RAND-Weinick 2010 - Weinick RM, Pollack CE, Fisher MP, Gillen EM, Mehrotra A. Policy implications of the use of retail clinics. Santa Monica: RAND Corporation; 2010:Technical Report 810.

Rudavsky 2010* - Rudavsky R, Mehrotra A. Sociodemographic characteristics of communities served by retail clinics. Journal of the American Board of Family Medicine. 2010;23(1):42-48.

RAND-Mehrotra 2010 - Mehrotra A, Adams JL, Armstrong K, et al. Health care on aisle 7: The growing phenomenon of retail clinics. Santa Monica: RAND Corporation; 2010: Research Brief 9491.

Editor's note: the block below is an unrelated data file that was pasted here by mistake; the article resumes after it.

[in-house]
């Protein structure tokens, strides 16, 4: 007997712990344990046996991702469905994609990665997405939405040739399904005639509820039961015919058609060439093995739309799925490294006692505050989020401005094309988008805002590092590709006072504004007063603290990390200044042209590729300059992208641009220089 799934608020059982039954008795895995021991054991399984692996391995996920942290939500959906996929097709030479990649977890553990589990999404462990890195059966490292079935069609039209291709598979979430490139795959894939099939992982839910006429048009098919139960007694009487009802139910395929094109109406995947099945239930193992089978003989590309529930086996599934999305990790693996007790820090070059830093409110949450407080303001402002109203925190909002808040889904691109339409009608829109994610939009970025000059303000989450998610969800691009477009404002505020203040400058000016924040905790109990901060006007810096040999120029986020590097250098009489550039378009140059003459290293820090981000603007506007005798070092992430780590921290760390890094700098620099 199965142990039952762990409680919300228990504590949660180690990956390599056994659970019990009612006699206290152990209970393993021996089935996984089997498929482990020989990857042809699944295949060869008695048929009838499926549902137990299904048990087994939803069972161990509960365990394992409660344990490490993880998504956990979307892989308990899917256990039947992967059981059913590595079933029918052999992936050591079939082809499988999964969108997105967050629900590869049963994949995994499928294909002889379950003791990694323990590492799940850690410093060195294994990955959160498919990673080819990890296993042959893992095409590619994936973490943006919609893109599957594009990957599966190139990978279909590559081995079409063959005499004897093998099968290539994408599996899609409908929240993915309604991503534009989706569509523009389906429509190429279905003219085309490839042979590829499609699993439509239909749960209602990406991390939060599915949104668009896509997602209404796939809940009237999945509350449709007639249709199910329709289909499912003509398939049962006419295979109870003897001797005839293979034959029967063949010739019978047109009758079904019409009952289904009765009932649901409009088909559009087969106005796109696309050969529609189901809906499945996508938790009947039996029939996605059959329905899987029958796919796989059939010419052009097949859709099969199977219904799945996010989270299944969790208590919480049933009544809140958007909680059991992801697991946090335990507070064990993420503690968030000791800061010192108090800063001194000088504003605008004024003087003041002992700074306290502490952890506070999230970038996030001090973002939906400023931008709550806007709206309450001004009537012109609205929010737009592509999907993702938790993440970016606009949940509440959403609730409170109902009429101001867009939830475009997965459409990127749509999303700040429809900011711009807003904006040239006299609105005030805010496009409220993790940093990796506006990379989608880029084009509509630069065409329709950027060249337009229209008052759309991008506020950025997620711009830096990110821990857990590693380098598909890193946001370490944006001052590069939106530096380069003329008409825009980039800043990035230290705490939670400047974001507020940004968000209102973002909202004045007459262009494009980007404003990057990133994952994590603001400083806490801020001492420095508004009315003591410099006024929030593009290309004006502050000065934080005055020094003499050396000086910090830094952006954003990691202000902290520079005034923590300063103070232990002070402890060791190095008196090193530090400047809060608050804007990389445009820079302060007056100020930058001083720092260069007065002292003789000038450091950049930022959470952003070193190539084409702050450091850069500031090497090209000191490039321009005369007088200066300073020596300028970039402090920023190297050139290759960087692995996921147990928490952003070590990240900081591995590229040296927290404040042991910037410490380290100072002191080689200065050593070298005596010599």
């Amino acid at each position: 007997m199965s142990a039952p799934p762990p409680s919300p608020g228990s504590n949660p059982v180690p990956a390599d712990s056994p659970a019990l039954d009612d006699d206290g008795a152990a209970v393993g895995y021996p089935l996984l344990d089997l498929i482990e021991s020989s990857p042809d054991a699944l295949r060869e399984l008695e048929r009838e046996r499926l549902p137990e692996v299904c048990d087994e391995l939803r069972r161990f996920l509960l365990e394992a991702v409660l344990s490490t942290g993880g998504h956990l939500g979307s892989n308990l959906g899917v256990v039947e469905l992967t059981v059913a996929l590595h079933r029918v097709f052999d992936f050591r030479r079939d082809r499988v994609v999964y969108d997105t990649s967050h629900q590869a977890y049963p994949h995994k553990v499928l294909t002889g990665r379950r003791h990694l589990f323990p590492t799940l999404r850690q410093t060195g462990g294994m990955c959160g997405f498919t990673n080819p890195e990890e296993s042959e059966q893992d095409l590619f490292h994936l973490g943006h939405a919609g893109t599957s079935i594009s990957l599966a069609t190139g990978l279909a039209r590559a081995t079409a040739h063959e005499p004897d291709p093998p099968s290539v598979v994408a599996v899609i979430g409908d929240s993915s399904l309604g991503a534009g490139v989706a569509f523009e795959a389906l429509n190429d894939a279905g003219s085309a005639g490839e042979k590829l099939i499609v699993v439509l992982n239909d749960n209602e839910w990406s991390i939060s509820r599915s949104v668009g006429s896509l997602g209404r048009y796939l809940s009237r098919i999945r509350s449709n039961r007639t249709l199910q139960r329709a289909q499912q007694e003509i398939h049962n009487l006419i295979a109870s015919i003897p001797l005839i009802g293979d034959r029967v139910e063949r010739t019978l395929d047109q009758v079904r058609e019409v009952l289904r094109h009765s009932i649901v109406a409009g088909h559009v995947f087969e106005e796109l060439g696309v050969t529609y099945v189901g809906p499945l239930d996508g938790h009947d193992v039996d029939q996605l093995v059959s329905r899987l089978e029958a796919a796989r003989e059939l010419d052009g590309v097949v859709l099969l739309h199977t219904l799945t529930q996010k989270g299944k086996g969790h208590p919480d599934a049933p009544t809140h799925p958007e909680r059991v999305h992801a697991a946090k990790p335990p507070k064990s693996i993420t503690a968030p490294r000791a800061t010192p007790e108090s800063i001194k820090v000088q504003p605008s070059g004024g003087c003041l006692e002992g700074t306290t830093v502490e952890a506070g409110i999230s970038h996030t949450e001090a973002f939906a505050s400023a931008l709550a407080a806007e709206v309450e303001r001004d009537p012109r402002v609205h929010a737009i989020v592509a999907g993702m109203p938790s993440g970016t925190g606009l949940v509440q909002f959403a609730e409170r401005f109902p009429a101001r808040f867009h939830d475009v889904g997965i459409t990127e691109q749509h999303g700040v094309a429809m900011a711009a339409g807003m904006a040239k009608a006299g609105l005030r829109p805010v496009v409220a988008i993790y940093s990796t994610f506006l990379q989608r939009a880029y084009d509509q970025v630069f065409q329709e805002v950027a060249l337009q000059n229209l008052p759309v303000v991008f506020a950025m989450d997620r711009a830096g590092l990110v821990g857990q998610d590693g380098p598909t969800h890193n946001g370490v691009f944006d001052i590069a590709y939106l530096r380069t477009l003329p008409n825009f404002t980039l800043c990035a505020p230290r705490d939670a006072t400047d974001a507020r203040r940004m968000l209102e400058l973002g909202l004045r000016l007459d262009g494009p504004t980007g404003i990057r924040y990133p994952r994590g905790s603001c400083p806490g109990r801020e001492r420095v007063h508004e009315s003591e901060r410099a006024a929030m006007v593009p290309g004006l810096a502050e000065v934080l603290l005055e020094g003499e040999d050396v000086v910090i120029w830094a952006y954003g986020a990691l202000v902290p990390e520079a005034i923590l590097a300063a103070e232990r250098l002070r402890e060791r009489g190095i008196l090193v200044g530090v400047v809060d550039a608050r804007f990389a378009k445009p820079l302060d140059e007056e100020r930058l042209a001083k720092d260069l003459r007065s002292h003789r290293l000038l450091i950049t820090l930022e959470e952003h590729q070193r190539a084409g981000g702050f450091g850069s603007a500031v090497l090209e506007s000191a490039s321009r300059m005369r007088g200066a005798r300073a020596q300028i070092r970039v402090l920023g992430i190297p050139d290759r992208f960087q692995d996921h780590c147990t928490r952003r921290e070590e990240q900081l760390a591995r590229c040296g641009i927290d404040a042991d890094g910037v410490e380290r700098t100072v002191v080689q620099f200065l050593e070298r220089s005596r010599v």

Pollack 2009 - Pollack CE, Armstrong K. The geographic accessibility of retail clinics for underserved populations. Archives of Internal Medicine. 2009;169(10):945–9.

Ashwood 2011 - Ashwood JS, Reid RO, Setodji CM, et al. Trends in retail clinic use among the commercially insured. American Journal of Managed Care. 2011;17(11):e443–8.

Citations - Implementation Examples

* Journal subscription may be required for access.

Uscher-Pines 2012* - Uscher-Pines L, Harris KM, Burns RM, Mehrotra A. The growth of retail clinics in vaccination delivery in the US. American Journal of Preventive Medicine. 2012;43(1):63–6.

CDC-NCHHSTP 2012 - National Center for HIV/AIDS, Viral Hepatitis, STD, and TB Prevention (NCHHSTP). National center for HIV/AIDS, viral hepatitis, STD, and TB prevention: Annual report 2012. Atlanta: Centers for Disease Control and Prevention (CDC); 2012.